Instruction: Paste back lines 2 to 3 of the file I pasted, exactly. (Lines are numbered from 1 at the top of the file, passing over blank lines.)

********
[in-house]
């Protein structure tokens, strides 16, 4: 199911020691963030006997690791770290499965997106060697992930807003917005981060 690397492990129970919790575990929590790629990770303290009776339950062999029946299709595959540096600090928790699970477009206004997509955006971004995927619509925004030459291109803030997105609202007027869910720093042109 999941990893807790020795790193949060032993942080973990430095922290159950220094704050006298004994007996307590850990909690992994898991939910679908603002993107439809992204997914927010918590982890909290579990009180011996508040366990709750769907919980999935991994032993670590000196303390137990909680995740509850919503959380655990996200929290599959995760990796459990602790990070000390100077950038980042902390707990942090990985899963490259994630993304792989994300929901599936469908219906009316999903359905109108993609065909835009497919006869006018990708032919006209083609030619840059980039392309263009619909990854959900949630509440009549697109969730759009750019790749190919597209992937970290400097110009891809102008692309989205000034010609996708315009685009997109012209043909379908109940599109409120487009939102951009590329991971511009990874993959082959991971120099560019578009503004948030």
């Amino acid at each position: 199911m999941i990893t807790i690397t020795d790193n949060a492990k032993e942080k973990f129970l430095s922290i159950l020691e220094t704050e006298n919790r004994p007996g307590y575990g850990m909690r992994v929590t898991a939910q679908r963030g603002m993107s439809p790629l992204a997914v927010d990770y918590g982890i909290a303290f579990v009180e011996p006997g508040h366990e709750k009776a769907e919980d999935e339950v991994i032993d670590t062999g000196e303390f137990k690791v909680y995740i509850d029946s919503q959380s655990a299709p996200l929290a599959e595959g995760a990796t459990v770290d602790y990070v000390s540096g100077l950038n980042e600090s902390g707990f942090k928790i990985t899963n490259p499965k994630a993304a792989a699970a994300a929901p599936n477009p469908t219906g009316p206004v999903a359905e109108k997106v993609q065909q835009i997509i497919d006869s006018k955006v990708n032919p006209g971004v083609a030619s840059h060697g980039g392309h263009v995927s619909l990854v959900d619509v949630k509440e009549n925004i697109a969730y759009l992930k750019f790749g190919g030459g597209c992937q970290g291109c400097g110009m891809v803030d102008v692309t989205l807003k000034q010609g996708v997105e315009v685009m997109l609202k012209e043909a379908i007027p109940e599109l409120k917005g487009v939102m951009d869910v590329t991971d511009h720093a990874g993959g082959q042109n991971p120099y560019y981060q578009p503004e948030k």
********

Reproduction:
């Protein structure tokens, strides 16, 4: 199911020691963030006997690791770290499965997106060697992930807003917005981060 690397492990129970919790575990929590790629990770303290009776339950062999029946299709595959540096600090928790699970477009206004997509955006971004995927619509925004030459291109803030997105609202007027869910720093042109 999941990893807790020795790193949060032993942080973990430095922290159950220094704050006298004994007996307590850990909690992994898991939910679908603002993107439809992204997914927010918590982890909290579990009180011996508040366990709750769907919980999935991994032993670590000196303390137990909680995740509850919503959380655990996200929290599959995760990796459990602790990070000390100077950038980042902390707990942090990985899963490259994630993304792989994300929901599936469908219906009316999903359905109108993609065909835009497919006869006018990708032919006209083609030619840059980039392309263009619909990854959900949630509440009549697109969730759009750019790749190919597209992937970290400097110009891809102008692309989205000034010609996708315009685009997109012209043909379908109940599109409120487009939102951009590329991971511009990874993959082959991971120099560019578009503004948030």
């Amino acid at each position: 199911m999941i990893t807790i690397t020795d790193n949060a492990k032993e942080k973990f129970l430095s922290i159950l020691e220094t704050e006298n919790r004994p007996g307590y575990g850990m909690r992994v929590t898991a939910q679908r963030g603002m993107s439809p790629l992204a997914v927010d990770y918590g982890i909290a303290f579990v009180e011996p006997g508040h366990e709750k009776a769907e919980d999935e339950v991994i032993d670590t062999g000196e303390f137990k690791v909680y995740i509850d029946s919503q959380s655990a299709p996200l929290a599959e595959g995760a990796t459990v770290d602790y990070v000390s540096g100077l950038n980042e600090s902390g707990f942090k928790i990985t899963n490259p499965k994630a993304a792989a699970a994300a929901p599936n477009p469908t219906g009316p206004v999903a359905e109108k997106v993609q065909q835009i997509i497919d006869s006018k955006v990708n032919p006209g971004v083609a030619s840059h060697g980039g392309h263009v995927s619909l990854v959900d619509v949630k509440e009549n925004i697109a969730y759009l992930k750019f790749g190919g030459g597209c992937q970290g291109c400097g110009m891809v803030d102008v692309t989205l807003k000034q010609g996708v997105e315009v685009m997109l609202k012209e043909a379908i007027p109940e599109l409120k917005g487009v939102m951009d869910v590329t991971d511009h720093a990874g993959g082959q042109n991971p120099y560019y981060q578009p503004e948030k």